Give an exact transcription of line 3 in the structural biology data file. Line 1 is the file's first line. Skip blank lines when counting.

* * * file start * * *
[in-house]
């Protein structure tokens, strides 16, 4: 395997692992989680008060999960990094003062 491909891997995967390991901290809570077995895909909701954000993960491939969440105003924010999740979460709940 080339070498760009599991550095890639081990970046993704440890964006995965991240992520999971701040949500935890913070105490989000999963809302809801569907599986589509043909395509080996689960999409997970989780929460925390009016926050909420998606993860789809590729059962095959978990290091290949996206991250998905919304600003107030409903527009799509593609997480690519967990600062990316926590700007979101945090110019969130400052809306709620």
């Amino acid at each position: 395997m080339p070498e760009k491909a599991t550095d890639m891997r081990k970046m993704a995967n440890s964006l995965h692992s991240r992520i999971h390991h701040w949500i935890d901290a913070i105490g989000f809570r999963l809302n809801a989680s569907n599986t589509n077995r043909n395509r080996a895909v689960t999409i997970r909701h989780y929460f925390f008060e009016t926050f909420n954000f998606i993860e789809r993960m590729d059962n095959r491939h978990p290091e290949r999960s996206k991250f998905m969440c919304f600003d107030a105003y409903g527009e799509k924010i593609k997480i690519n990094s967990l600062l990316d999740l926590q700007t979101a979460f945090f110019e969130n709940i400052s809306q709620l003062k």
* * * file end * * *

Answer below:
């Amino acid at each position: 395997m080339p070498e760009k491909a599991t550095d890639m891997r081990k970046m993704a995967n440890s964006l995965h692992s991240r992520i999971h390991h701040w949500i935890d901290a913070i105490g989000f809570r999963l809302n809801a989680s569907n599986t589509n077995r043909n395509r080996a895909v689960t999409i997970r909701h989780y929460f925390f008060e009016t926050f909420n954000f998606i993860e789809r993960m590729d059962n095959r491939h978990p290091e290949r999960s996206k991250f998905m969440c919304f600003d107030a105003y409903g527009e799509k924010i593609k997480i690519n990094s967990l600062l990316d999740l926590q700007t979101a979460f945090f110019e969130n709940i400052s809306q709620l003062k």